Researchers team to battle childhood hunger

A team of plant and physician-scientists with a vision of eradicating malnutrition throughout the developing world has formed the Global Harvest Alliance (GHA), a humanitarian effort involving the School of Medicine, St. Louis Children’s Hospital and the Donald Danforth Plant Science Center.

The focus of the newly formed Alliance is to create low-cost, nutritionally complete foods to prevent and treat all forms of under-nutrition. These foods will incorporate crops that are protein and micronutrient rich and disease- and pest-resistant and that can be disseminated through smallholder farmers.

Courtesy Photo

Mark Manary with a child in Malawi.

Heading the team is Mark Manary, M.D., the Helene B. Roberson Professor of Pediatrics and a member of the Donald Danforth Plant Science Center. Manary has a successful track record with such innovation. His peanut butter-based, ready-to-use therapeutic food (RUTF) for the treatment of severe malnutrition has consistently resulted in 90 percent recovery rates in research and operational projects. The World Health Organization declared Manary’s RUTF the most effective method by which malnourished children should be restored to health.

Manary also explores the basic mechanisms by which malnutrition compromises human health, gaining new scientific insights to improve and refine his approach to combating malnutrition. Rather than merely treating malnutrition, Manary began collaborating with colleagues at the Danforth Plant Science Center in 2004 to create a formidable preventive strategy. The intent is to enhance crops so that they can thrive where malnutrition is rampant and provide a complete package of nutrients needed for health. With Manary’s RUTF efforts complemented by the Danforth Center’s cassava team, the full vision for the GHA began to take shape.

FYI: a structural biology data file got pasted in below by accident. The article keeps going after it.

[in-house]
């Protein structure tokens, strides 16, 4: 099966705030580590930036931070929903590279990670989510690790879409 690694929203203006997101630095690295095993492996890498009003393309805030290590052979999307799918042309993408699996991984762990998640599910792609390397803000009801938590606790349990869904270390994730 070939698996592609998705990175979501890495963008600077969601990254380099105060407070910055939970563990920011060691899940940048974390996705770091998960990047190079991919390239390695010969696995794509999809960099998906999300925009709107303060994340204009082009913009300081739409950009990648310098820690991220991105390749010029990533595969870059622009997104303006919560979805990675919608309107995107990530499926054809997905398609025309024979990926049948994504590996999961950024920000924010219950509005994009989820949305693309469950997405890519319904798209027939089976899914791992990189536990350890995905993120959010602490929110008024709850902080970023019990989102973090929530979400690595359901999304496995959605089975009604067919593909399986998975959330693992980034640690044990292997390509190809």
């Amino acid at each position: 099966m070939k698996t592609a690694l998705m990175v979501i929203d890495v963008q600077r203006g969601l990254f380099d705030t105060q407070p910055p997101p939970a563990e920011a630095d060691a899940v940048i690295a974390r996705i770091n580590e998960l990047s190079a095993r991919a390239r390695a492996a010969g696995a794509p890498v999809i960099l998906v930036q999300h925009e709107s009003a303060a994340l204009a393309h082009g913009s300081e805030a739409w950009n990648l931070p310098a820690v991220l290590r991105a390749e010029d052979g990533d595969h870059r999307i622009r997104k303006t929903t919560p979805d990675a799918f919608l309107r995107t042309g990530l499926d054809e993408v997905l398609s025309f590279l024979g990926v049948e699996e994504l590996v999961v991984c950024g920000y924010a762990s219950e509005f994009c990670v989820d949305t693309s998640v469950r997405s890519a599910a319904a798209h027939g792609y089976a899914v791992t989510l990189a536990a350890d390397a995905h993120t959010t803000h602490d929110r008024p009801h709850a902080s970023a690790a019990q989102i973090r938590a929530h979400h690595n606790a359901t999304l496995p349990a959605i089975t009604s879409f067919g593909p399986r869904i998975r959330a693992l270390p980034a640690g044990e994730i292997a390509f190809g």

“Effective solutions to the crisis of childhood malnutrition must involve interventions spanning a diverse spectrum of disciplines including health care, agriculture and home economics,” Manary said. “People in the developing world derive most of their nutrients from plants; plants constitute 90 percent of the diet of many Africans. Therefore effective prevention strategies must include food crops that provide more complete nutrition.”

The Donald Danforth Plant Science Center has received funds from the Bill & Melinda Gates Foundation to conduct research as part of BioCassava Plus, an international research initiative that strives to make cassava a more nutritionally rich and balanced staple plant crop. Farmer-preferred varieties are being collected, analyzed and genetically enhanced to improve their nutrient composition; concurrently, Manary is building a network of in-country nutritionists to add to the team of Danforth Center scientists already in place.

Led by GHA and other Danforth Center scientists, teams will field-test improved cassava varieties in Kenya and Nigeria during the next five years.

Through the efforts of the Danforth Center and its collaborators, it is anticipated that the improved varieties will be widely available in Africa within 10 years, improving survival rates and quality of life for millions of children and families that would otherwise suffer malnutrition.

The GHA also will explore improvements in additional staple crops, including sorghum and a protein-rich legume such as cowpea or peanuts.